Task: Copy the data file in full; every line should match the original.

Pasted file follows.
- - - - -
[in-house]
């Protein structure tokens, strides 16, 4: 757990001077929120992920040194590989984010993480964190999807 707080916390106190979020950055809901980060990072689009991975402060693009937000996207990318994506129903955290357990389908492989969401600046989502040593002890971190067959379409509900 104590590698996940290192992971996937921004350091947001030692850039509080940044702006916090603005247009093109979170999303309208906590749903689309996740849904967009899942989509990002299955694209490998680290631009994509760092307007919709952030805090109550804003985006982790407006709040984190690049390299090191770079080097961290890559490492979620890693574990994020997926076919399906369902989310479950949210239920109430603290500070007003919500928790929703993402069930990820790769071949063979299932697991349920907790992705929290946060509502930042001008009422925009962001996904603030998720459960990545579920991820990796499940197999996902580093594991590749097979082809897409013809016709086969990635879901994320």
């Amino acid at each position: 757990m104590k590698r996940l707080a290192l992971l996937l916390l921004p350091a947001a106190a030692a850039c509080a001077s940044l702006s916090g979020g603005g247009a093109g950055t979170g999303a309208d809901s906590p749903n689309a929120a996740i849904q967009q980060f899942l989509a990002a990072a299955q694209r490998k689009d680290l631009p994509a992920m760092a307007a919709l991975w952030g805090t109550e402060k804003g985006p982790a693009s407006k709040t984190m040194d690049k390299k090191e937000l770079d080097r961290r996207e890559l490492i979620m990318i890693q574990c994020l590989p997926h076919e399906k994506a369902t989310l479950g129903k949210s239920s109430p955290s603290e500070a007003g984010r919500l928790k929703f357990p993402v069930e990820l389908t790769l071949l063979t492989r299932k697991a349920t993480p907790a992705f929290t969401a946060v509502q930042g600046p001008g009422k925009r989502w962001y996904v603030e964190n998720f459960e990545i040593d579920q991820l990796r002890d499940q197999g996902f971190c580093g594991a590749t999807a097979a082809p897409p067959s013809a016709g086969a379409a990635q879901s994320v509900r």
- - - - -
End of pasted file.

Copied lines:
[in-house]
């Protein structure tokens, strides 16, 4: 757990001077929120992920040194590989984010993480964190999807 707080916390106190979020950055809901980060990072689009991975402060693009937000996207990318994506129903955290357990389908492989969401600046989502040593002890971190067959379409509900 104590590698996940290192992971996937921004350091947001030692850039509080940044702006916090603005247009093109979170999303309208906590749903689309996740849904967009899942989509990002299955694209490998680290631009994509760092307007919709952030805090109550804003985006982790407006709040984190690049390299090191770079080097961290890559490492979620890693574990994020997926076919399906369902989310479950949210239920109430603290500070007003919500928790929703993402069930990820790769071949063979299932697991349920907790992705929290946060509502930042001008009422925009962001996904603030998720459960990545579920991820990796499940197999996902580093594991590749097979082809897409013809016709086969990635879901994320």
């Amino acid at each position: 757990m104590k590698r996940l707080a290192l992971l996937l916390l921004p350091a947001a106190a030692a850039c509080a001077s940044l702006s916090g979020g603005g247009a093109g950055t979170g999303a309208d809901s906590p749903n689309a929120a996740i849904q967009q980060f899942l989509a990002a990072a299955q694209r490998k689009d680290l631009p994509a992920m760092a307007a919709l991975w952030g805090t109550e402060k804003g985006p982790a693009s407006k709040t984190m040194d690049k390299k090191e937000l770079d080097r961290r996207e890559l490492i979620m990318i890693q574990c994020l590989p997926h076919e399906k994506a369902t989310l479950g129903k949210s239920s109430p955290s603290e500070a007003g984010r919500l928790k929703f357990p993402v069930e990820l389908t790769l071949l063979t492989r299932k697991a349920t993480p907790a992705f929290t969401a946060v509502q930042g600046p001008g009422k925009r989502w962001y996904v603030e964190n998720f459960e990545i040593d579920q991820l990796r002890d499940q197999g996902f971190c580093g594991a590749t999807a097979a082809p897409p067959s013809a016709g086969a379409a990635q879901s994320v509900r």